Is radiology education ready for #SocialMedia?

Is radiology education ready for #SocialMedia?
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Social media is part of our lives, our physical and digital personas are increasingly integrated to where we have gone from having a digital extension of our self to seamlessly living both on and off screens.  

The majority of US adults are using Facebook (68%), and the numbers are significant in the 18-24 age demographic using Snapchat (78%), Instagram (71%), Twitter (45%) and YouTube (94%). When you include radiology trainees in the 18-29 age demographic, 88% use at least one social media platform. It is well overdue the interactive nature of social media platforms are being explored as a teaching tool, with early adaptors reporting significant successes.

Students today want to use these social media for learning and report a greater degree of student satisfaction when using interactive platforms in their training. This of course means facing challenges to implementing social media into curriculums, yet there are great opportunities to educators using social these platforms to interact with the new generation of digital natives.

Radiologists can use disruptive technologies to their advantage to engage and relate to their students and find new ways to take advantage of daily use of digital media in the workplace. The interactive nature of social media provides new avenues compared to the one-way use of the internet for education to just provide material. Educators now are exploring ways to enhance their teaching using social media in order to increase the interaction between students as a natural evolution to the value of traditional didactic teaching.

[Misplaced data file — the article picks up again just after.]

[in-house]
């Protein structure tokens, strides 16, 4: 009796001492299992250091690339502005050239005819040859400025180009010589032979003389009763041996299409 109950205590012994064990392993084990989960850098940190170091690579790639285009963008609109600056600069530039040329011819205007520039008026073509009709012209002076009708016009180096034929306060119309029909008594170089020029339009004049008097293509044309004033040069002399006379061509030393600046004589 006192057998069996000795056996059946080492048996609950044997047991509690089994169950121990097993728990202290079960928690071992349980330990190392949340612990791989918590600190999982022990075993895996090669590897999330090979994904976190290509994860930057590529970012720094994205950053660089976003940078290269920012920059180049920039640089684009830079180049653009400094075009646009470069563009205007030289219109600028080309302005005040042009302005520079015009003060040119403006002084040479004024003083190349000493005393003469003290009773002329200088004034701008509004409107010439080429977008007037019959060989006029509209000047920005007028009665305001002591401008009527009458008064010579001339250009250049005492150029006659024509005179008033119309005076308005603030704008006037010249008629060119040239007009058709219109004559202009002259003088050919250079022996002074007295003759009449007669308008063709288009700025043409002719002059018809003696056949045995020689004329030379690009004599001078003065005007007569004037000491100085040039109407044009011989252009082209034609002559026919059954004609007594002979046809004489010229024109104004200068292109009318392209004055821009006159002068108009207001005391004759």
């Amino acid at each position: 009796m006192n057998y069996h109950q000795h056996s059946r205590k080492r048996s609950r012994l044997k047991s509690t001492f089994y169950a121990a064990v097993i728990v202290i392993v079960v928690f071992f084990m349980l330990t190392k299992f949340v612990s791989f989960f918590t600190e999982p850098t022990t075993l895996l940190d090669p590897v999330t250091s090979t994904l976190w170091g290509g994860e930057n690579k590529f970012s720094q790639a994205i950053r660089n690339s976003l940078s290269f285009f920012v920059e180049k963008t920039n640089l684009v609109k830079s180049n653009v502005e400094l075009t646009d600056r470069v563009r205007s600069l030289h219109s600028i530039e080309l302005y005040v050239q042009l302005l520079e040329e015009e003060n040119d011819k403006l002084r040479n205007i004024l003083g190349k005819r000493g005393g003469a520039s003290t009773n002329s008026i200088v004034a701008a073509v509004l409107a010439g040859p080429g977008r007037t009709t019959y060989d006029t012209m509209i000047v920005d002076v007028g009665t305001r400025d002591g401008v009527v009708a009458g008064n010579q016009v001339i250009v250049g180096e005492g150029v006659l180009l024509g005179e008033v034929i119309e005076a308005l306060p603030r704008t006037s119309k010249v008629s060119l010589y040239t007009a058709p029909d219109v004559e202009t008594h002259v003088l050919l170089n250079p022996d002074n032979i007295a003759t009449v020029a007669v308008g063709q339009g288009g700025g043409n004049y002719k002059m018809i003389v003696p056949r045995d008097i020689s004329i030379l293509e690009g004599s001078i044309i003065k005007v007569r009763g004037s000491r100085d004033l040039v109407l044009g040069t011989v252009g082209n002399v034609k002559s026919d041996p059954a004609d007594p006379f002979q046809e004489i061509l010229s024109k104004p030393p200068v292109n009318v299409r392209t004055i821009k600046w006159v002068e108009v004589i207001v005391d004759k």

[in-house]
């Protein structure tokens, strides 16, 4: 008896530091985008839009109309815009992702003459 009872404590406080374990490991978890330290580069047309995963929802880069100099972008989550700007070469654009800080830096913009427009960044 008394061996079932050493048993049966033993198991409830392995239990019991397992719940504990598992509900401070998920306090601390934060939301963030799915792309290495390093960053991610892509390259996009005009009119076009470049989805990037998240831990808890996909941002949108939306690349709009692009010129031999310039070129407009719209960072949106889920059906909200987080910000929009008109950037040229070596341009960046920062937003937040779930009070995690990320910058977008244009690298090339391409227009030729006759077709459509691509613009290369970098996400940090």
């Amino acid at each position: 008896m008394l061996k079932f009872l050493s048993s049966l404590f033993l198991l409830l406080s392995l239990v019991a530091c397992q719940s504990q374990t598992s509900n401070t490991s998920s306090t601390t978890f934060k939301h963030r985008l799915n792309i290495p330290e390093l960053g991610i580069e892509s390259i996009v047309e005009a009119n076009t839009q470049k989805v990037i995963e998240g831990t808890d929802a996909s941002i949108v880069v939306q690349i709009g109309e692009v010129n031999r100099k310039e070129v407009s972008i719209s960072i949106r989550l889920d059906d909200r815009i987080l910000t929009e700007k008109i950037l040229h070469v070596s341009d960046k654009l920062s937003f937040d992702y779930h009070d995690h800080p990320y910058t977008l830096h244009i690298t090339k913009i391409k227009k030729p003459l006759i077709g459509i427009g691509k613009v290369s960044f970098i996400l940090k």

Students today are connected, creative, collective and religiously ‘google’ questions or information, 24/7 and this has shifted the dynamic of teacher as ‘expert’ making the real value of educators their ability to help students interpret and vet the magnitude of information available at their fingertips. This is an interactional relationship which can be cultivated using social media for learning.

Increasingly students want more online content, with a study showing the majority of health students today prefer to get educational materials online rather than in the classroom. Early adopters of social media use in medical education have seen success, with Stanford medical school reporting an 80% increase in class attendance after incorporating online sessions reserving classrooms for interactive discussion and problem solving.  

There is no standard to successfully implement online learning which is one of the obstacles to social media adoption even though students want more use of online and interactive educational strategies. Another hurdle is the significant time faculty need to invest to incorporate social networking as a teaching tool.    

Medical education has been a one way transfer of information where in no uncertain terms the educator is ‘god’ passing down knowledge and it will take a major change in perception and time to move to the social media interactive experience and value of the teacher as an interpreter and guide. 

Radiologists can leverage digital platforms as tools and use this power as an exchange and inclusive dialog, the very nature of social media, to go beyond posting lectures or tweeting a case, to ask learners questions that will engage further queries they can interact with by harnessing the sea of online information at their disposal. They can create journal clubs through Twitter, use Facebook to challenge students with case-of-the-week challenges and start discussions on Snapchat. It may take some work in the beginning but the rewards of medical students and residents interacting as they learn and evolve in the digital era will far out way the effort.  

Image Credit: iStock 

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Published on : Tue, 13 Nov 2018

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Radiologists, radiology education, #SocialMedia Social media is part of our lives, our physical and digital personas are increasingly integrated to where we have gone from having a digital extension of our self to seamlessly living both on and off screens.

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